'Horror Story' Scares Up Most Emmy Nods, Netflix Shakes Up Race

The dark thriller "American Horror Story: Asylum" scored the most nominations for television's Emmy Awards on Thursday, but it was the Internet streaming service Netflix that made history with nods for its big push into original programming.

The dark thriller "American Horror Story: Asylum" scored the most nominations for television's Emmy Awards on Thursday, but it was the Internet streaming service Netflix that made history with nods for its big push into original programming.

Netflix landed a total of 14 nominations for political drama "House of Cards," comedy "Arrested Development" and thriller "Hemlock Grove," a validation of its challenge to broadcast and cable networks. It is the first time programs not produced specifically for television have won Emmy nominations in the top categories, with "House of Cards" competing for best drama and leading stars Kevin Spacey and Robin Wright contenders for best actor and actress.

"If you look at the long history of the Emmys, and the incredibly strong contenders that have been recognized this year, it's about quality. We are very honored to be amongst that group," Spacey, who plays the win-at-all costs Washington politician Francis Underwood, told Reuters.

The breakthrough by Netflix was hailed as a turning point in television and an indication of an unabating shift toward Internet-delivered entertainment. It comes two decades after the the first cable show, on HBO, earned a nomination in one of the best series categories and shook up the world of broadcast TV.

"Everybody is stepping up their game. It's an opportunity to tell stories on multiple platforms and it's great news for our industry," said Bruce Rosenblum, chairman and chief executive of the Academy of Television Arts and Sciences, which gives out the Primetime Emmys, America's top television awards.

Netflix's chief content officer, Ted Sarandos, said the nominations were recognition that online television is on equal footing with cable and broadcast TV.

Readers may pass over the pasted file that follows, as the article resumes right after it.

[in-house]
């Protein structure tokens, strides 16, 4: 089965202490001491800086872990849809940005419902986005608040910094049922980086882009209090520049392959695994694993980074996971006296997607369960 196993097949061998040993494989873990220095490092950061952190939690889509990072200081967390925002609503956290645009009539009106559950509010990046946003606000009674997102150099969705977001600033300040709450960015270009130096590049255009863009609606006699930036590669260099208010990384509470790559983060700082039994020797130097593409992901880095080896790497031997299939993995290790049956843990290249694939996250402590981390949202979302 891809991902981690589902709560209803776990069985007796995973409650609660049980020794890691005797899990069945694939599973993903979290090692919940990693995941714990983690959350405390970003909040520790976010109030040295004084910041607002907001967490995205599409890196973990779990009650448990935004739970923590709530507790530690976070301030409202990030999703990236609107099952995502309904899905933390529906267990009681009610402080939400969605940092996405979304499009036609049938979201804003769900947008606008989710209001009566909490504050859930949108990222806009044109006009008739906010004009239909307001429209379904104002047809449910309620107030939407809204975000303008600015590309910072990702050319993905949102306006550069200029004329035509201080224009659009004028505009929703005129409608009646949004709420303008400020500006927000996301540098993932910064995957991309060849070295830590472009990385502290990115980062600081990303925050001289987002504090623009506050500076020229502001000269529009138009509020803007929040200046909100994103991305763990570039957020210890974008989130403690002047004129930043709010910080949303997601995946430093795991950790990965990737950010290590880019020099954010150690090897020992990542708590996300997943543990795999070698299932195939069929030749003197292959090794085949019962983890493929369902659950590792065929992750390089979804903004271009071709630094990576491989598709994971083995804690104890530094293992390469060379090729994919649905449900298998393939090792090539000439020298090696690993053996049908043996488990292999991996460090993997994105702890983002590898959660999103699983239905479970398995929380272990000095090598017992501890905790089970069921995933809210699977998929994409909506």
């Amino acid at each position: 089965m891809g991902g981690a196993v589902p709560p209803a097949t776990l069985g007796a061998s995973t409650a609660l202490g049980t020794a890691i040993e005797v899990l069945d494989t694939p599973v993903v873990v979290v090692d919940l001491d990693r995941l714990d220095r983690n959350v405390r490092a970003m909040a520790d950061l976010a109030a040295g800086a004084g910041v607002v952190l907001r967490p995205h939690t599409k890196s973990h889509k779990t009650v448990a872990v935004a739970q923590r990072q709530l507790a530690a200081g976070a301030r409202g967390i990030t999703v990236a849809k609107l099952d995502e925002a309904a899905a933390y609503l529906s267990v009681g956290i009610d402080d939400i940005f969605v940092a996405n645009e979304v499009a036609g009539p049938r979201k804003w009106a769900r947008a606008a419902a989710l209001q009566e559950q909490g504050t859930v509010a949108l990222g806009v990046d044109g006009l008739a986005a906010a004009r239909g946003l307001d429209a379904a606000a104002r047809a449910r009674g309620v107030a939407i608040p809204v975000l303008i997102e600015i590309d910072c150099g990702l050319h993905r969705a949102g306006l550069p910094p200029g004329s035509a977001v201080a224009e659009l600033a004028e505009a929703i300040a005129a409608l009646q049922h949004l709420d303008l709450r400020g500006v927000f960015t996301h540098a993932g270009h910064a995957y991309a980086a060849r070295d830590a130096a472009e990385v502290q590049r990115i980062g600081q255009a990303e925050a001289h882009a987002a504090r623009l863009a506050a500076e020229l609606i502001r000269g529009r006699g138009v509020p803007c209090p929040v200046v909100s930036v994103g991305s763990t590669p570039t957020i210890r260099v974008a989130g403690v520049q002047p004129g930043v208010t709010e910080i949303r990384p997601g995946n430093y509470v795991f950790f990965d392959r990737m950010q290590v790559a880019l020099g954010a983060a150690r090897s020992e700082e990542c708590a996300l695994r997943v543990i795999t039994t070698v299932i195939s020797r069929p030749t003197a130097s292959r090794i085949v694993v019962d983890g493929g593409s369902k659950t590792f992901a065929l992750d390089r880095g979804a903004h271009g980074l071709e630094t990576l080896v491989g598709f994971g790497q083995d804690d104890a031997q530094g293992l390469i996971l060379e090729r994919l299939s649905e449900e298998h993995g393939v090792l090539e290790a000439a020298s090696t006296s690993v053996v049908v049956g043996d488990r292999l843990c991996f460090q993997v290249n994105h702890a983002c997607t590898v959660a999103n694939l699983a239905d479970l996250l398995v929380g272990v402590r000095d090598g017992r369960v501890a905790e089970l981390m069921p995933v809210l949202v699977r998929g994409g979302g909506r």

"As of today, the lines are forever blurred between TV and the Internet. It's about what's on the screen," he said.

Netflix subscribers could download all 13 episodes of the David Fincher-directed "House of Cards" on its first day, changing the water-cooler conversation around television, in which episodes have long been released on a weekly basis.

But as Netflix blazed a new path sure to be followed by other digital companies, cable continued to reign at the Emmys, particularly Time Warner's HBO, which snagged 108 nominations, its highest number in nine years.

FX's "American Horror Story: Asylum" about abuse and torture in a nun-run mental institution pulled in 17 nominations including best miniseries and best actress for star Jessica Lange. HBO's "Game of Thrones," an epic tale of warring families, landed 16 including best drama.

Last year's big winner, post 9/11 psychological thriller "Homeland" from Showtime was nominated in 11 categories including best drama and best actor and actress for Damian Lewis and Clare Danes, who both took home those awards last season.


None of the big four U.S. broadcasters - ABC, CBS, Fox and NBC - were nominated for best drama series.

"That's a real slap," said Tom O'Neil, an awards show handicapper at Goldderby.com.

In comedy, where traditional broadcast is strongest, NBC's "30 Rock" anchored the most nominations with 13 including best comedy for the long-running series' final season. Creator and star Tina Fey and co-star Alec Baldwin picked up nominations in leading comedy actor categories. Last year's big winner, ABC's "Modern Family," scored 12 nods including best comedy series.

HBO's "Girls," about twenty-somethings finding their way in New York City, was also nominated for best comedy series, gaining five nods overall, including best actress in a comedy for creator Lena Dunham.

The HBO movie "Behind the Candelabra," based on the life of pianist Liberace, pulled in 15 nominations, and Michael Douglas as Liberace and Matt Damon as his lover will compete in the lead actor in a miniseries or movie category.

AMC drama "Mad Men," an Emmy stalwart, picked up 12 nominations, including best drama series. Jon Hamm earned a nod for best actor in a drama, his 10th Emmy nomination, for his portrayal of ad man Don Draper, and Elisabeth Moss was nominated for best actress in a drama as Draper's protégé Peggy Olson.

British period drama "Downton Abbey," which airs on U.S. public broadcaster PBS, also earned a dozen nominations and will go head-to-head against "Mad Men" for best drama series, best actor (Hugh Bonneville) and best actress (Michelle Dockery).

"I think it's tremendously exciting when you make a show in the culture of one country and it's been a hit all over the world," creator Julian Fellowes said of the series, which is set in early 20th century aristocratic Britain.

"It means somehow you've touched universal values and interest," he added.

Another top Emmy contender for best drama series will be AMC's "Breaking Bad," a quirky drama about a high-school chemistry teacher played by Bryan Cranston who turns to a life of making drugs after he is diagnosed with terminal cancer. It had 13 nominations including best actor in a drama for Cranston.

"Sometimes it takes a little longer for the grittier series to break through," said O'Neil. "It will be the buzz of Hollywood because its airing its final season during the voting."

This year's Emmy Awards will take place on Sept. 22 and will be broadcast on CBS. Actor Neil Patrick Harris hosts.

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